What Stories Do You Tell Yourself?

Newsletter
January 29, 2019
UNBC Sky

As our lives and circumstances continually change, so do our moods, thoughts, and sense of well-being. We all feel sad, worried, scared or suspicious sometimes. But these kinds of feelings may become a problem if they get in the way of our daily lives over a long period of time. It’s easy to misinterpret situations and interactions when you are in a negative headspace. How many of you tell yourself stories or ask yourself questions such as those below when you interact with your co-workers, family members and friends? Were they just talking about me? Are they giving me a funny look? What was it they just said? I think they are mad at me.

Shifting the way we think about a situation or interaction can actually change our behaviours and lead to more positivity and productivity.

The next time you experience negative thoughts, try reframing the story in your head. Try replacing can’t with why not or how can I? Learn to be comfortable with being uncomfortable. This is still an area of growth for me.

Every once in a while I make myself watch Brené Brown’s TED Talk The Power of Vulnerability. One of the lessons she teaches is that if you aren’t uncomfortable, you aren’t growing. I’ve come to learn that the only constant is change. In my family, we were often told that “a change is as good as a rest.” The type of change you might need is what you know best.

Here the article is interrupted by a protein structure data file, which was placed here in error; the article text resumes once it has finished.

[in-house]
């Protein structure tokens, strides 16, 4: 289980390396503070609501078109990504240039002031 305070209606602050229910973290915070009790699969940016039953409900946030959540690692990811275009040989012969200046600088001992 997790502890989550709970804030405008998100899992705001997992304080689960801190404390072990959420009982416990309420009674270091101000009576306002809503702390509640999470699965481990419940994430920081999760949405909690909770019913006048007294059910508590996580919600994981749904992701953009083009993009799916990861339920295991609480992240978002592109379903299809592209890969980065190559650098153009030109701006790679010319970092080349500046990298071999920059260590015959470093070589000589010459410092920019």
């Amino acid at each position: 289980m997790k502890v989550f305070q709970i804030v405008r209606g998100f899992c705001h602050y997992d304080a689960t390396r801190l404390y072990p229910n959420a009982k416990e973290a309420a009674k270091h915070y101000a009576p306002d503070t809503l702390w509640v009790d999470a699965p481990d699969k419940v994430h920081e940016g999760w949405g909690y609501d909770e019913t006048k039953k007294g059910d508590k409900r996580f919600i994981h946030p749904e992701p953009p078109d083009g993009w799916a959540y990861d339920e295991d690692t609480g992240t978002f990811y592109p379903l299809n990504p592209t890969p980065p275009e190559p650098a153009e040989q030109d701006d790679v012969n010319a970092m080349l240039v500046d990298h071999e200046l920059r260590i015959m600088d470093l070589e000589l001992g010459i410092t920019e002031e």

We are all accountable for our own mental health. Do your best to try and be present in the moment. Let the negative thoughts pass by and re-focus. Practice mindfulness – try out an app on your mobile device (I recommend Calm, Headspace or Aura) – practice yoga, meditate, take deep breaths, laugh, go for a walk or participate in mindfulness sessions. And seek professional help or guidance.

Mental health is a spectrum. Where do you fall?

Mental illness touches everyone, but how it looks or manifests itself will differ. Stigma and discrimination often prevent people from accessing the help they need and can hinder recovery. As colleagues and leaders, we need to think about how we can better support those who may be struggling. We still have a lot of work to do, but we are making progress and have opened the conversation. Let’s work towards chipping away the stigma so that we all start to view people struggling with mental illness in a more positive light.